|"The actuality of thinking is life." —Aristotle|
"Goethe shows that he is about to find not merely the perceptible idea, the idea that is thought, in the self-conscious ego, but the living idea. The self-conscious ego experiences a realm in itself that manifests itself as both self-contained and at the same time appertaining to the external world, because the forms of the latter prove to be moulded after the models of the creative powers. With this step the self-conscious ego can appear as a real being. Goethe has developed a conception through which the self-conscious ego can feel itself enlivened because it feels itself in union with the creative entities of nature. The world conception of modern times attempted to master the riddle of the self-conscious ego; Goethe plants the living idea into this ego, and with this force of life pulsating in it, it proves to be a life-saturated reality. The Greek idea is akin to the picture; it is contemplated like a picture. The idea of modern times must be akin to life, to the living being; it is inwardly experienced. Goethe was aware of the fact that there is such an inward experience of the idea. In the self-conscious ego he perceived the breath of the living idea."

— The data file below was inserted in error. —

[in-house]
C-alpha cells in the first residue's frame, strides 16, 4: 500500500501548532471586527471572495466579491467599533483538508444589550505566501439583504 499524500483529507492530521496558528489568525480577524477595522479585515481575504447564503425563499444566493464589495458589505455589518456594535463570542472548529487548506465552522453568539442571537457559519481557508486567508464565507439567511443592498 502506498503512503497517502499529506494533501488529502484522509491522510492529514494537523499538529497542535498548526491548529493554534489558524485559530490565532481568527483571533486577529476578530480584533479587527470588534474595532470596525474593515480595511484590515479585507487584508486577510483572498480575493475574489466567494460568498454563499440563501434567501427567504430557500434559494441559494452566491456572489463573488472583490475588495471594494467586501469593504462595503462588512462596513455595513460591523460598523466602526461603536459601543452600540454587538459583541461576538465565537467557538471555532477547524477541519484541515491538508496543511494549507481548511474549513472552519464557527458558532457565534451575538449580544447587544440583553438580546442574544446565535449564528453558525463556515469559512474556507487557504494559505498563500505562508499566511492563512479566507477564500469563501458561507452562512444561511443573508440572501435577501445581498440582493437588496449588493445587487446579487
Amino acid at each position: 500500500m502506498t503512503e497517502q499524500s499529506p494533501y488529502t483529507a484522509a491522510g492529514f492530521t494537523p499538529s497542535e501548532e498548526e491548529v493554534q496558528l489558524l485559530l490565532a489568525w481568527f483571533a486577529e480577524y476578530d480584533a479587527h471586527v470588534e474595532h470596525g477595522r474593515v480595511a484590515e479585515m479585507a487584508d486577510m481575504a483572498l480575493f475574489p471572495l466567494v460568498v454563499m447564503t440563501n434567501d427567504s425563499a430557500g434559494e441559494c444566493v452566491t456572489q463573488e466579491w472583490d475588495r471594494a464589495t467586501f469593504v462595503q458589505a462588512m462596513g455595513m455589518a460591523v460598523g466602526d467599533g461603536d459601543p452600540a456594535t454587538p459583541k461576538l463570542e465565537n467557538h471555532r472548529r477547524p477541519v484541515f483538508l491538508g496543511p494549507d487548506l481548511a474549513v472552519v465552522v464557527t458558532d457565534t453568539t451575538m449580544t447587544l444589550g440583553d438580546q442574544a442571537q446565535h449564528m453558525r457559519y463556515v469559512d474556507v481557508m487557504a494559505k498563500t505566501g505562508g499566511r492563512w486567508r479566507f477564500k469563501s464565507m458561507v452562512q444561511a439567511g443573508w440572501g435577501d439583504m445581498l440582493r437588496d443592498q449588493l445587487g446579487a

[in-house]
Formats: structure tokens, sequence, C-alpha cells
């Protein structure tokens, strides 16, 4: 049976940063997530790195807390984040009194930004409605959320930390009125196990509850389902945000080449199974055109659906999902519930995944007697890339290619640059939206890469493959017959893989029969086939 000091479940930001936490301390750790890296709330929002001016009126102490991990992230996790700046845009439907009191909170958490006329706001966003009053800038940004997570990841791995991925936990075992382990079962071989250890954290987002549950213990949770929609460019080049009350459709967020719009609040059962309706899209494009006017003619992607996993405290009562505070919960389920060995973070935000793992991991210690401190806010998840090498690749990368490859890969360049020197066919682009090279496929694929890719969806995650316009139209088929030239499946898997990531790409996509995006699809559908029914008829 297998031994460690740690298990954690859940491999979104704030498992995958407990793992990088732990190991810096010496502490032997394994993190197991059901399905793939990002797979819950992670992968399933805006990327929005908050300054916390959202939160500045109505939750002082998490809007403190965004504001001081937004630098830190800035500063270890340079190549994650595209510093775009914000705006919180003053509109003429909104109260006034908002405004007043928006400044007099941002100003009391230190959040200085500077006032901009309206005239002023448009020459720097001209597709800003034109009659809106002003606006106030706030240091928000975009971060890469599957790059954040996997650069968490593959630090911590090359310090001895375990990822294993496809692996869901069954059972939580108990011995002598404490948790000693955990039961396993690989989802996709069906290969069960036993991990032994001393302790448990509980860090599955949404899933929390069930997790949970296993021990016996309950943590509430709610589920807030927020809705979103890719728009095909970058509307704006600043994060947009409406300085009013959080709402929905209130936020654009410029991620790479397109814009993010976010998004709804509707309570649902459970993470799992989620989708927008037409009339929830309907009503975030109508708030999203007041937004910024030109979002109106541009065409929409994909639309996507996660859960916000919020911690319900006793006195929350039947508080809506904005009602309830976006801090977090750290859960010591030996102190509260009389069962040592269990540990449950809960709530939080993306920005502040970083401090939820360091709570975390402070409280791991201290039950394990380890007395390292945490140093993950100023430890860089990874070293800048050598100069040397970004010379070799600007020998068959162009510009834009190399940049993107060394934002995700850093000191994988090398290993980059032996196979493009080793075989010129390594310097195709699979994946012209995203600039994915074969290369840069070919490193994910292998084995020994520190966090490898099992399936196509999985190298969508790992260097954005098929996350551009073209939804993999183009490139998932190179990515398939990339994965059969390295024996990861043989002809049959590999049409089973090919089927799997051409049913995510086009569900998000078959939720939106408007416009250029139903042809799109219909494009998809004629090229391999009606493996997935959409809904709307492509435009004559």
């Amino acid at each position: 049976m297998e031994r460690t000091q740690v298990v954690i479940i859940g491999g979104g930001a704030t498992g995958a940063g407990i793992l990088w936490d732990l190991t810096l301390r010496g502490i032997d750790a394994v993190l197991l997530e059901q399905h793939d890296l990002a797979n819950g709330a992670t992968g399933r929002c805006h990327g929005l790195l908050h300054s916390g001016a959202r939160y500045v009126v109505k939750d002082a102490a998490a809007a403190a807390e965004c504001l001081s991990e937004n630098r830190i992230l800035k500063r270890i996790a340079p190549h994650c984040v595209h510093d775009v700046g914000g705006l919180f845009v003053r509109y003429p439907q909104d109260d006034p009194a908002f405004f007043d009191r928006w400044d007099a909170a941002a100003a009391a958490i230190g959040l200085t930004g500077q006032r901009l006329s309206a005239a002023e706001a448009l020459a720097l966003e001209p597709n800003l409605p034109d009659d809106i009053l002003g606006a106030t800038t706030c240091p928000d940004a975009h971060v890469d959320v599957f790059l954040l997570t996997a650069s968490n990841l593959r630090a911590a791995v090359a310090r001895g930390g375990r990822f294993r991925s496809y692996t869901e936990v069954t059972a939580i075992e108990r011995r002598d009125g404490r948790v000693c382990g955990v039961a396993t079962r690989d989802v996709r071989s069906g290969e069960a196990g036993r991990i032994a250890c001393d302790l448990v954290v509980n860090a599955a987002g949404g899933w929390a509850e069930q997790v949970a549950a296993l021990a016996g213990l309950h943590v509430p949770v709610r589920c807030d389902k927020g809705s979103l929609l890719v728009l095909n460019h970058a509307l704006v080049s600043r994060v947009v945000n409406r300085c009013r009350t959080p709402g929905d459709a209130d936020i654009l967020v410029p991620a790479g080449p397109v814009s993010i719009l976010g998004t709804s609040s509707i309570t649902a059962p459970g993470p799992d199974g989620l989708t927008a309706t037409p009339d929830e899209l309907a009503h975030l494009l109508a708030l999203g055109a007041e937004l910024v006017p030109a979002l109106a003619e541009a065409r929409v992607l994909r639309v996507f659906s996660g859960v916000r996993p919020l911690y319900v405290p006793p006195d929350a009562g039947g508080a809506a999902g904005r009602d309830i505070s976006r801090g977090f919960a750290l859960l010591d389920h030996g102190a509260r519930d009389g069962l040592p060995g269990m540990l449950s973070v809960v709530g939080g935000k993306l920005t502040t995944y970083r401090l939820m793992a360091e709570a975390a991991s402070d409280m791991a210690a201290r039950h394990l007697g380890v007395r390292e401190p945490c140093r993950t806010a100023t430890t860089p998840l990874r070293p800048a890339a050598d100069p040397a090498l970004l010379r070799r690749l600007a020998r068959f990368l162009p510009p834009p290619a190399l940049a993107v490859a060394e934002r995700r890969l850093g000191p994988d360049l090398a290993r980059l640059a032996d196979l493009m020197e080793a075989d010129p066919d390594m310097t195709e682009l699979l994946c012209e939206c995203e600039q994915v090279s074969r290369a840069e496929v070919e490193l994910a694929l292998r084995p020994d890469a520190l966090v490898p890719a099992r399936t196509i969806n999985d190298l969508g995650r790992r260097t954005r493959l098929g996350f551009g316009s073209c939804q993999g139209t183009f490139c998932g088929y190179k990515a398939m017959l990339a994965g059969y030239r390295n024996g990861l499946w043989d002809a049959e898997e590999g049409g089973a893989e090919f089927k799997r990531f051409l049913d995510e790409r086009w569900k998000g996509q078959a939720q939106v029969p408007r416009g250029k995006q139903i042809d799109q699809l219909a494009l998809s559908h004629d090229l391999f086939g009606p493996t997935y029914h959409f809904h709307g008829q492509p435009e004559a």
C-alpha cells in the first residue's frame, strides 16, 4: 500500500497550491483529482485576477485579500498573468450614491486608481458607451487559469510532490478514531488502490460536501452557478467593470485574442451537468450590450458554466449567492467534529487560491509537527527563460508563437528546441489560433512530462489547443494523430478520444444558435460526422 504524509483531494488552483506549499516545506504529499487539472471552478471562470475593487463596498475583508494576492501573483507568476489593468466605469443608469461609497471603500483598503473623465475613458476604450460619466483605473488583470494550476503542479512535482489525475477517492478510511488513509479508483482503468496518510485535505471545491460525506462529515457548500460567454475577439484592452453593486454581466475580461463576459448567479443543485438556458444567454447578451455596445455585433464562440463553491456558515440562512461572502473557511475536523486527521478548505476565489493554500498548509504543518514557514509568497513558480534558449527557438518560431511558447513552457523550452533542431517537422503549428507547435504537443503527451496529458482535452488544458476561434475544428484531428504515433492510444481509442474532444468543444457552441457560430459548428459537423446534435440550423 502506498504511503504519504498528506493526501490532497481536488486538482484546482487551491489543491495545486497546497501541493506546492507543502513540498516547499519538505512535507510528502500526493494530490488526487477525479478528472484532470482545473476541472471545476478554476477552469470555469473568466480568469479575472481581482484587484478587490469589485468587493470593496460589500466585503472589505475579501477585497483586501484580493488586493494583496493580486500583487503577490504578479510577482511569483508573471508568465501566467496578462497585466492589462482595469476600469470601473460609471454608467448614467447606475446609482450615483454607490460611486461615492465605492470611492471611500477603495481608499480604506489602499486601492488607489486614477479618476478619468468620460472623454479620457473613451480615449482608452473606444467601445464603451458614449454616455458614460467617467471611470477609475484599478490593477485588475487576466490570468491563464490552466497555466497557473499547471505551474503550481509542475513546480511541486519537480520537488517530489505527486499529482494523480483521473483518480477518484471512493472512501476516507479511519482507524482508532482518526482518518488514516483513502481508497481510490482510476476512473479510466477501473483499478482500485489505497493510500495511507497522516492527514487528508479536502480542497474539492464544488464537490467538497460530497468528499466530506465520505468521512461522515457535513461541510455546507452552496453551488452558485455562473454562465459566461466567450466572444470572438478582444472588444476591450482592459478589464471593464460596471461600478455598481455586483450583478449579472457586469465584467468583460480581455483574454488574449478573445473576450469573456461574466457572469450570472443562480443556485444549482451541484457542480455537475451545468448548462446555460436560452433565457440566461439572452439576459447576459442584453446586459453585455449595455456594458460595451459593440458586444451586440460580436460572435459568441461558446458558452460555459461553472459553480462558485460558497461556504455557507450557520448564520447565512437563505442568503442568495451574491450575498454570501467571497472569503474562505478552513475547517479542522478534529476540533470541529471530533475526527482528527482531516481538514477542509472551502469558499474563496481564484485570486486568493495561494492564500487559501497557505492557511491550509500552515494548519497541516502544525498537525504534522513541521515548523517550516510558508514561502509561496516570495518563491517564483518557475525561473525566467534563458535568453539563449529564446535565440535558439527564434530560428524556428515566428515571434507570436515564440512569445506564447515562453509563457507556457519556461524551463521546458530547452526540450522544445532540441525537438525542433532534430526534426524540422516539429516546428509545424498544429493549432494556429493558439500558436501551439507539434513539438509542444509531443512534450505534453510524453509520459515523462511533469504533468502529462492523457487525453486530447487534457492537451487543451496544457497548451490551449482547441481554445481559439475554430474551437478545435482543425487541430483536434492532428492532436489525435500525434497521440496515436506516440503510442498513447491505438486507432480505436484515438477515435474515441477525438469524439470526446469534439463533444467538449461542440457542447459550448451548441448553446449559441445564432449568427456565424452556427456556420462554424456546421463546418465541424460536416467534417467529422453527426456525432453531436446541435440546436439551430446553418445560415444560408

Source: Rudolf Steiner, The Riddles of Philosophy, Part 1, Chapter 6